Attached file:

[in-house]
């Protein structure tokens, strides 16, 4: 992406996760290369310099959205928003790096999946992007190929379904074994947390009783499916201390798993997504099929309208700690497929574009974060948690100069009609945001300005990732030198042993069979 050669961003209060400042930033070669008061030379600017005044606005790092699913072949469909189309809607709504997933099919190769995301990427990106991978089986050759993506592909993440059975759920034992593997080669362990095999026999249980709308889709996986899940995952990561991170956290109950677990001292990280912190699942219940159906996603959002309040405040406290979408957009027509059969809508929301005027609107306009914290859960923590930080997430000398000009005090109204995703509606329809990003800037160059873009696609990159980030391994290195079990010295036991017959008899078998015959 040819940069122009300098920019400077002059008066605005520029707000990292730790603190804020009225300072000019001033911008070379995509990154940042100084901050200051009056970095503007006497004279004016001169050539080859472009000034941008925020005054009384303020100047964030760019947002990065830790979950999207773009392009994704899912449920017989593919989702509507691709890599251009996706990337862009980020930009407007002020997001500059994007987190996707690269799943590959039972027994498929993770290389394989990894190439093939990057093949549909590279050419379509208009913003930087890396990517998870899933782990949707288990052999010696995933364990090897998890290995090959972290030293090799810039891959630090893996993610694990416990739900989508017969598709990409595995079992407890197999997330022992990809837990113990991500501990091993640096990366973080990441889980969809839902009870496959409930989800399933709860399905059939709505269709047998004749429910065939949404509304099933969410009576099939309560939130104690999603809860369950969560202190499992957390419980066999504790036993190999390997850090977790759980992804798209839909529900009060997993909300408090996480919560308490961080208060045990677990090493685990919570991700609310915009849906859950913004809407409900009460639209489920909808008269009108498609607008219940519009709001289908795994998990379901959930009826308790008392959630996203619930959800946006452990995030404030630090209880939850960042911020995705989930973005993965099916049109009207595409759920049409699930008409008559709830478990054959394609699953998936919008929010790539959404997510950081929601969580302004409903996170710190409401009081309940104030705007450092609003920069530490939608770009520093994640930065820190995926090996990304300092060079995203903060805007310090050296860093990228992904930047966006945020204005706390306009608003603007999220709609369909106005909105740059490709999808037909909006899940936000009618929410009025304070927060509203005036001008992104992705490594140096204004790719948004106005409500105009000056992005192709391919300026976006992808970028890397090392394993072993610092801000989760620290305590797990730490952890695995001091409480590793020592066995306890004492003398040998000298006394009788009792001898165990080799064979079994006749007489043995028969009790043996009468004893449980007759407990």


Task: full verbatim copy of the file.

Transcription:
[in-house]
């Protein structure tokens, strides 16, 4: 992406996760290369310099959205928003790096999946992007190929379904074994947390009783499916201390798993997504099929309208700690497929574009974060948690100069009609945001300005990732030198042993069979 050669961003209060400042930033070669008061030379600017005044606005790092699913072949469909189309809607709504997933099919190769995301990427990106991978089986050759993506592909993440059975759920034992593997080669362990095999026999249980709308889709996986899940995952990561991170956290109950677990001292990280912190699942219940159906996603959002309040405040406290979408957009027509059969809508929301005027609107306009914290859960923590930080997430000398000009005090109204995703509606329809990003800037160059873009696609990159980030391994290195079990010295036991017959008899078998015959 040819940069122009300098920019400077002059008066605005520029707000990292730790603190804020009225300072000019001033911008070379995509990154940042100084901050200051009056970095503007006497004279004016001169050539080859472009000034941008925020005054009384303020100047964030760019947002990065830790979950999207773009392009994704899912449920017989593919989702509507691709890599251009996706990337862009980020930009407007002020997001500059994007987190996707690269799943590959039972027994498929993770290389394989990894190439093939990057093949549909590279050419379509208009913003930087890396990517998870899933782990949707288990052999010696995933364990090897998890290995090959972290030293090799810039891959630090893996993610694990416990739900989508017969598709990409595995079992407890197999997330022992990809837990113990991500501990091993640096990366973080990441889980969809839902009870496959409930989800399933709860399905059939709505269709047998004749429910065939949404509304099933969410009576099939309560939130104690999603809860369950969560202190499992957390419980066999504790036993190999390997850090977790759980992804798209839909529900009060997993909300408090996480919560308490961080208060045990677990090493685990919570991700609310915009849906859950913004809407409900009460639209489920909808008269009108498609607008219940519009709001289908795994998990379901959930009826308790008392959630996203619930959800946006452990995030404030630090209880939850960042911020995705989930973005993965099916049109009207595409759920049409699930008409008559709830478990054959394609699953998936919008929010790539959404997510950081929601969580302004409903996170710190409401009081309940104030705007450092609003920069530490939608770009520093994640930065820190995926090996990304300092060079995203903060805007310090050296860093990228992904930047966006945020204005706390306009608003603007999220709609369909106005909105740059490709999808037909909006899940936000009618929410009025304070927060509203005036001008992104992705490594140096204004790719948004106005409500105009000056992005192709391919300026976006992808970028890397090392394993072993610092801000989760620290305590797990730490952890695995001091409480590793020592066995306890004492003398040998000298006394009788009792001898165990080799064979079994006749007489043995028969009790043996009468004893449980007759407990």